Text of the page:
​A Letter To The Person Who Doesn’t Understand My Depression

​A Letter To The Person Who Doesn’t Understand My Depression

Please stop telling me how to feel.

I know you probably mean well, but I need you to stop.

Telling me you “feel sad, too, sometimes,” is not going to help me. Encouraging me to “go out and make new friends, talk to people,” is not going to make me okay. Saying “don’t be depressed,” is not a cure.

Do you think that I haven’t tried? That I haven’t forced myself to go out and mingle in hopes being social will make me better? If someone has suggested it, I have probably tried it and I’m tired of people thinking that they understand my illness better than I do when they have never experienced it.

When they have never cried in their room late at night because they feel so alone, when they have never felt like they were drowning by simply existing, when they have tried and tried to the point of wanting to give up on themselves. You don’t understand, and I’m not expecting you to, but I need you to stop pretending.

Pretending is an art that depression has taught me to perfect. I pretend to smile, pretend to be happy, pretend to be okay. But the fact is, I’m not. It’s something I am dealing with every day of my life and I am continuously trying to move forward. But sometimes the sadness tries to win and it’s hard. It always comes close. It’s tethered to me like a phantom limb and I carry it with me wherever I go – even in my best moments, it is still there.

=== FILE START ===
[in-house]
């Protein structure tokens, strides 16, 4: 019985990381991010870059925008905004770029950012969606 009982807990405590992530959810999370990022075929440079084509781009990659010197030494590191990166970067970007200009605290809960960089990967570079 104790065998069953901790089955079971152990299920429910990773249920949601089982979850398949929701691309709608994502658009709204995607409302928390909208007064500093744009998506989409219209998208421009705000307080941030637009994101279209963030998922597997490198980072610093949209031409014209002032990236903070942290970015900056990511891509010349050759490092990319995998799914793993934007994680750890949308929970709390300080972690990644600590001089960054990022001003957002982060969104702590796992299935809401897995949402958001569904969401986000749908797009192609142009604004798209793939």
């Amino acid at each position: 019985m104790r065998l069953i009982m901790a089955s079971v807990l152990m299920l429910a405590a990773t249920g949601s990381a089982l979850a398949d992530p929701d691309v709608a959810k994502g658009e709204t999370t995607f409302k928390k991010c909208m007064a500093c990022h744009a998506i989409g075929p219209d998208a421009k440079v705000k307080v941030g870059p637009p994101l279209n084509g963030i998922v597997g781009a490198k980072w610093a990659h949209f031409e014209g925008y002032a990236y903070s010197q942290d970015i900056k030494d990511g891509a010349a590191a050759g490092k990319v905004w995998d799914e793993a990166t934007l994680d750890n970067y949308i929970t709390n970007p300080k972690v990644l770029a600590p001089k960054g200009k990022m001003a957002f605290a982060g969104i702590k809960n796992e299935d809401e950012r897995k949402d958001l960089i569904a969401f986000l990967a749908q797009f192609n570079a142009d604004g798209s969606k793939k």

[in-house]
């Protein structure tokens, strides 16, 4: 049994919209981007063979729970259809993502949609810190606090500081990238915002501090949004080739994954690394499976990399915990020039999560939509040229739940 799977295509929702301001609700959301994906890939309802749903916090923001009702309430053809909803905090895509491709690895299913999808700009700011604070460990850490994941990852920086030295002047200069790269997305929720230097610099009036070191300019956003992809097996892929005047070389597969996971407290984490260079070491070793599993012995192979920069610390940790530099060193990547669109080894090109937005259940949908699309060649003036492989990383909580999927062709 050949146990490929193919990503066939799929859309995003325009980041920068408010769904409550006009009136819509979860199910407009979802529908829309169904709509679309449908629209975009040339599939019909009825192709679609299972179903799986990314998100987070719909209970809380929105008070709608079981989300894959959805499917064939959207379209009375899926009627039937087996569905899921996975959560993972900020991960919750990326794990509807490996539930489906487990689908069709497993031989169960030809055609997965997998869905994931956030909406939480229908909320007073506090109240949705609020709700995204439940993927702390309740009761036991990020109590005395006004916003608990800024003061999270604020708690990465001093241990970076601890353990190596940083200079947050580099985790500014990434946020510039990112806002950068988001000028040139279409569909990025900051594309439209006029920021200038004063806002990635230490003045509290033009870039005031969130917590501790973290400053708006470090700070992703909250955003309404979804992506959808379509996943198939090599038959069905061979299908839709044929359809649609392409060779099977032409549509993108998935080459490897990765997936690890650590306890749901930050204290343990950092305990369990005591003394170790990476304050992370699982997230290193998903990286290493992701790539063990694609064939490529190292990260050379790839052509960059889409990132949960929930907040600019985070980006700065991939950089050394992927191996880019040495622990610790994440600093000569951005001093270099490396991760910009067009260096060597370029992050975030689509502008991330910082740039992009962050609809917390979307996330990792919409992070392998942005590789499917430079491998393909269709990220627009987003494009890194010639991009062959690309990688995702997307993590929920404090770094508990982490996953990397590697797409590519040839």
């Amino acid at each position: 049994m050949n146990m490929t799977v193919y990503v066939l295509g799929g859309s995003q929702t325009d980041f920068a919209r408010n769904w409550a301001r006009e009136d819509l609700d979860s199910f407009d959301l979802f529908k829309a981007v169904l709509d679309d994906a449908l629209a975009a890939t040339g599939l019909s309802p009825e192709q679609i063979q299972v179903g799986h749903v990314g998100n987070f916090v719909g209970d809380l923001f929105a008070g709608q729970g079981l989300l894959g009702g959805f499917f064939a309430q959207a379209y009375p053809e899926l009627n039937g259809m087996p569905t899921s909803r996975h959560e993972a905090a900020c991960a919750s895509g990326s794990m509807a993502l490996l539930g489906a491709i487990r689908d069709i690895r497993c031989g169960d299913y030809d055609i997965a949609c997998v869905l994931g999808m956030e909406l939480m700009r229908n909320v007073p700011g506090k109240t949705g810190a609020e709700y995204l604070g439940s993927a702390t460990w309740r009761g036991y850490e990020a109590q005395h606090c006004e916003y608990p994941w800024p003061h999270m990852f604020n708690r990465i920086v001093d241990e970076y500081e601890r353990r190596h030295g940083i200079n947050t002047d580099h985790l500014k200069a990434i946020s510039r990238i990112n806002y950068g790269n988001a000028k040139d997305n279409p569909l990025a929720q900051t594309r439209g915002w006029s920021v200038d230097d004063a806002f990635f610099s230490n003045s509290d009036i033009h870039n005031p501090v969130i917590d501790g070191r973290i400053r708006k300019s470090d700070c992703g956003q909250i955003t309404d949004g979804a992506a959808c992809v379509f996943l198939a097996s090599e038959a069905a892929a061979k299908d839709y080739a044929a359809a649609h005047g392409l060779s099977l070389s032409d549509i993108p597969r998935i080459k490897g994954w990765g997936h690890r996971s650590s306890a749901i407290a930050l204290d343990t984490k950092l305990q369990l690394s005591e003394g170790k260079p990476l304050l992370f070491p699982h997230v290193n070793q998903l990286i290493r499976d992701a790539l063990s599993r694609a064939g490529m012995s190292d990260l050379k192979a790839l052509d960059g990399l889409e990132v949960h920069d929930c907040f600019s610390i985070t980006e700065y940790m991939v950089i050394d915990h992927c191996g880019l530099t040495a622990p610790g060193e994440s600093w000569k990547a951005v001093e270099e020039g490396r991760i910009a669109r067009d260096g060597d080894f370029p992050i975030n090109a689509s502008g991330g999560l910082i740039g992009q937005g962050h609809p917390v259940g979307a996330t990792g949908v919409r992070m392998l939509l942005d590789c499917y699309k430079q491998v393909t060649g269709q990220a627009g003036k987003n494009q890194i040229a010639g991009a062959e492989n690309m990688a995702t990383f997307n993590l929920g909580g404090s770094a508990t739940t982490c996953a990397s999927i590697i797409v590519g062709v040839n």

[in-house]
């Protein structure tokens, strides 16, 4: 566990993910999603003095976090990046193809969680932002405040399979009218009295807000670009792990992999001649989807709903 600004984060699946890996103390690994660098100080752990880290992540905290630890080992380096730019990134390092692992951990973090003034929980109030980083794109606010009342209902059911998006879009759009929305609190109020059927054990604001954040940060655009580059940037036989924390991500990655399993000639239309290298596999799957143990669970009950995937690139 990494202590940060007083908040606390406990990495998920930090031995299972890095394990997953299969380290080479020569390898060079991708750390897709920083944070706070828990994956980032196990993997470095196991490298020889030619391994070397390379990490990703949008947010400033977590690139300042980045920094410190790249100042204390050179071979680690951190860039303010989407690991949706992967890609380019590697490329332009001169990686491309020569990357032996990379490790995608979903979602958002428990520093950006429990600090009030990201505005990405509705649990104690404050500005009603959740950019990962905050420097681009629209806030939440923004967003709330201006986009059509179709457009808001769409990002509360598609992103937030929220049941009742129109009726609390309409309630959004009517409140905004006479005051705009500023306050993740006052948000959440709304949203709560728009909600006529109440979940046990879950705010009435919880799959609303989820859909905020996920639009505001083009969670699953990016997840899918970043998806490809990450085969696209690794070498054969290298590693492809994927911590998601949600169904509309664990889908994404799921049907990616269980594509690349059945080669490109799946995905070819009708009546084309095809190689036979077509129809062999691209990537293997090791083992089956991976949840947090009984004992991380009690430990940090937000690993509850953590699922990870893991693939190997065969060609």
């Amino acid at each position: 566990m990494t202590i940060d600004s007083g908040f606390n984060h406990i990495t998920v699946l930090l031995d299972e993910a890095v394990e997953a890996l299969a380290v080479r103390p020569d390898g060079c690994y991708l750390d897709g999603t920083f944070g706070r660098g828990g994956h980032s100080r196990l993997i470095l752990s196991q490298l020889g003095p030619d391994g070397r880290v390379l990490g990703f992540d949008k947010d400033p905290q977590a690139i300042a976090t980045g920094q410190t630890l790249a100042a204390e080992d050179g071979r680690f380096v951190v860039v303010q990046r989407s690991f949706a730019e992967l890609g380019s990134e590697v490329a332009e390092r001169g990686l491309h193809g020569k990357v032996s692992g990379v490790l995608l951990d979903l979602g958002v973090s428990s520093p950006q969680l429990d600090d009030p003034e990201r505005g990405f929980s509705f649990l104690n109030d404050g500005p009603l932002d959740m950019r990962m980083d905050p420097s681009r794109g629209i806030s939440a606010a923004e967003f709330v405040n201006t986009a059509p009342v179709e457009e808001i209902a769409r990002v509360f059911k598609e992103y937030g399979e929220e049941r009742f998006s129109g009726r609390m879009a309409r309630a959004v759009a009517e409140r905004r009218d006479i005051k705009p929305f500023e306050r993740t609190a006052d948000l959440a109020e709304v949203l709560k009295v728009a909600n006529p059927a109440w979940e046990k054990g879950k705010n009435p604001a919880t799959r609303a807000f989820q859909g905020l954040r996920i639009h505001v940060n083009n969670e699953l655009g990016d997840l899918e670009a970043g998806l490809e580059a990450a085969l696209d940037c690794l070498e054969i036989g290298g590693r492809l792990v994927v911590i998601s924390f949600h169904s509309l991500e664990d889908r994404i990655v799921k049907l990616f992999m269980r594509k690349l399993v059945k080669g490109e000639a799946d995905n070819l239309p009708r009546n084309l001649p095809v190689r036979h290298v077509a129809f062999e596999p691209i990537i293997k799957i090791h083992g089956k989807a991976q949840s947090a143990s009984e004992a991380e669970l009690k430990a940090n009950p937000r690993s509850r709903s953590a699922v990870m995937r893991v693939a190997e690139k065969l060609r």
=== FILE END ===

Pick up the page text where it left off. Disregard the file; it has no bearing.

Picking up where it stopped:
Though I don’t expect you to understand my illness, I do need you to understand that none of this is easy for me. Existing is the hardest thing for me to do and yet I am trying my best to hold on. But telling me to “get out more” and “people have it worse than you, why are you sad?” is not going to make me better. Being “strong” or trying a new medication won’t magically fix me. Even if you think I “don’t have a reason to be depressed,” it doesn’t make it go away. I need you to stop minimizing what I’m going through.

Depression is not a simple sadness. It is an all-encompassing darkness that hangs over me and attaches itself to everything that I do. Switching between yanking me under and tossing me in other directions.

But I am a hurricane of a person.

I’m 20 years old, and I have a depression that lives inside me like a storm brewing under oceans, lying in wait for new victims to pull under, yet I find myself to only be marginally afloat, too.

There is destruction in my blood and grief in my mouth and though I do not seek to ruin all that casually exists before me, I seem to do it without trying.

I am spiraling toward my destination without stopping, I have tried without luck to change directions, to stop myself – I just keep spinning. But I’m trying.

Cover Image Credit: Shushan Khachatryan

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If You've Ever Been Called Overly-Emotional Or Too Sensitive, This Is For You

Despite what they have told you, it's a gift.